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Treasurer touts program for those with disabilities
Jacksonville Journal-Courier - 9/12/2018
Sept. 12--In a brief visit to the Jacksonville Area Center for Independent Living, state Treasurer Michael Frerichs discussed a new savings program for those with disabilities and brainstormed ways he could get the message to those eligible.
JACIL Executive Director Becky McGinnis said Frerichs toured the facility Monday and then discussed ways in which he and his staff could effectively get the word out about ABLE, or Achieving a Better Life Experience, accounts. The accounts are a boon to those with disabilities that also receive Supplemental Security Income, which prohibits recipients from possessing over $2,000 in personal assets.
"SSI is not easy to get and once you've gotten it you don't want to do anything to jeopardize that," McGinnis said. "People may want to set aside money for disability-related expenses which could be used for things like purchasing a car with a lift. If you don't have a car with a lift and you're only allowed to save up $2,000, that can be a difficult purchase."
Frerichs pointed out that another issue the $2,000 limit places on those with SSI is that parents can't simply give their children savings accounts.
"They can't include them in their will or they'll lose their benefits," Frerichs said. "This will allow a family to save up to $100,000 in an ABLE account without losing their benefits."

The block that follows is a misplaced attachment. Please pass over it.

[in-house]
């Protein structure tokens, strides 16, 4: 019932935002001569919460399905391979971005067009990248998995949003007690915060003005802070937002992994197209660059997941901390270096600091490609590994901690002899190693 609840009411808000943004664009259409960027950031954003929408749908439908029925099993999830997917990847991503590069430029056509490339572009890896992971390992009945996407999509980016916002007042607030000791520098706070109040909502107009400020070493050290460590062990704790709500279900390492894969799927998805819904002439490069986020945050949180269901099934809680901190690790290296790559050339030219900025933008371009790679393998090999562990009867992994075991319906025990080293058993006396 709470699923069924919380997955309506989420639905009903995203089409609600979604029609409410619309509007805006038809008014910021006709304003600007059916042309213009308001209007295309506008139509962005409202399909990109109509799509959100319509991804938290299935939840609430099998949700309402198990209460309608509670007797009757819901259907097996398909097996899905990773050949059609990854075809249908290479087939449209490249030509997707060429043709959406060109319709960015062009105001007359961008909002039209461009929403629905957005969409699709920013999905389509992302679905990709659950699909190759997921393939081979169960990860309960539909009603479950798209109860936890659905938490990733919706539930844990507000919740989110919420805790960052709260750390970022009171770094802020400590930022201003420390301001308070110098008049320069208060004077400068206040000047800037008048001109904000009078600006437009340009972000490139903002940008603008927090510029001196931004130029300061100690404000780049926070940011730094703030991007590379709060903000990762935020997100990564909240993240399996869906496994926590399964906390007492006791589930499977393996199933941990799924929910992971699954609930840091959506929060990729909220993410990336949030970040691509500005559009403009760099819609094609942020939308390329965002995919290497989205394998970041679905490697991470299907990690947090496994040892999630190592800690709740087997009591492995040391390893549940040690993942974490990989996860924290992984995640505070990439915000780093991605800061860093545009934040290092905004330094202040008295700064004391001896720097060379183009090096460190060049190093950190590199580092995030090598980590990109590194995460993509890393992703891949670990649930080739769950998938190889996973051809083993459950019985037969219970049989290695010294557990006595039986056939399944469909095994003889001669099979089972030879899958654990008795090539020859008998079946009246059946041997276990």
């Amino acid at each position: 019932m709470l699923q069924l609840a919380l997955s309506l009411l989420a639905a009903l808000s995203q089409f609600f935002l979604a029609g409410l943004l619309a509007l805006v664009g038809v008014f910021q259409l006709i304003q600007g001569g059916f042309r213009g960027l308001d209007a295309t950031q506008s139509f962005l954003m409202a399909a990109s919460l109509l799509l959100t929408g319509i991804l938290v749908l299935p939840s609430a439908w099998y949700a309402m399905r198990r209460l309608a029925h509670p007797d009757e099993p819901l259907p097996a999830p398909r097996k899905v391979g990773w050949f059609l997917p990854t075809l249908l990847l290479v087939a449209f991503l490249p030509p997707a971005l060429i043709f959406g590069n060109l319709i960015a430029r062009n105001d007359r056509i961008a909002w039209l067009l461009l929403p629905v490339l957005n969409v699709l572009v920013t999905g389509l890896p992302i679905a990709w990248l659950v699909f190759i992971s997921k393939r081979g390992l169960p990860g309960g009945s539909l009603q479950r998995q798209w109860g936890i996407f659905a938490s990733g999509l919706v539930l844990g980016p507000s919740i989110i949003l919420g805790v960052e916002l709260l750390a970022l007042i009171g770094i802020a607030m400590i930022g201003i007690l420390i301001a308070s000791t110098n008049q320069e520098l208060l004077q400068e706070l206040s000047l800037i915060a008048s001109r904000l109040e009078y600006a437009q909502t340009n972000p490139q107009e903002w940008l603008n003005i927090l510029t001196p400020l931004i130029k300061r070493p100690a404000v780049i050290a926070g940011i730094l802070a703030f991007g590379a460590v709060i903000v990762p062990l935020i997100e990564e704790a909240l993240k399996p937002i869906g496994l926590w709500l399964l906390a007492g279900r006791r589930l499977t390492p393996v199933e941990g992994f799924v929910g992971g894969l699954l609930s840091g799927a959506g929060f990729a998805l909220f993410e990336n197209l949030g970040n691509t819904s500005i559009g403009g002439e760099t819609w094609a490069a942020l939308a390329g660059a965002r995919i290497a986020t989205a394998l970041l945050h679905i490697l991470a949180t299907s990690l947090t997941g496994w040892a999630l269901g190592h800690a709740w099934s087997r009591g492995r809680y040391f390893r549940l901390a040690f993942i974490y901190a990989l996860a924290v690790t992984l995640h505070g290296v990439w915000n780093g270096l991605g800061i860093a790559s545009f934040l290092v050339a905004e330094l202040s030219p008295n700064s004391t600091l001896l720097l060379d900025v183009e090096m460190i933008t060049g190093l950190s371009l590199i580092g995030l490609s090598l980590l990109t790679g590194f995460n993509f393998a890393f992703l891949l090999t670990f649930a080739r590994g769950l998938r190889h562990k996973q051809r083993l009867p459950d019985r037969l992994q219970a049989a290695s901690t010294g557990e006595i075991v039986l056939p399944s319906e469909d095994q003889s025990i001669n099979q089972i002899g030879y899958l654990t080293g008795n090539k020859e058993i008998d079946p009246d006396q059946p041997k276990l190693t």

The ABLE account program launched early last year and is part of a coalition between Illinois and 13 other states to allow people with a disability to open tax-deferred investment accounts, similar to the 529 college savings plan. Those funds are not taxed when spent on disability expenses such as medical costs or housing.
The accounts are limited at $100,000 due to federal limits, but the account has no bearing on an individual's Medicare or SSI benefits.
In order to qualify for the accounts, the beneficiary of the account must have developed their disability before age 26 and if they are receiving SSI or Social Security Disability they are eligible to open the account. Those not receiving benefits can still open an account if they are certified by their doctor.
"This is a time where Illinois saw an opportunity and took advantage of it," McGinnis said. "Illinois has shown some leadership on this and it is a useful tool."
McGinnis said that JACIL hopes to work with the Treasurer to potentially facilitate some informational programs to help make people who might benefit from ABLE aware of the program.
Frerichs said that he believes this savings program to be one of the best of its kind in the country and that he hopes anyone who might benefit from it seize the opportunity to open an account.
"People have to be made aware of it," Frerichs said.
Nick Draper can be reached at 217-245-6121, ext. 1223, or on Twitter @nick_draper.
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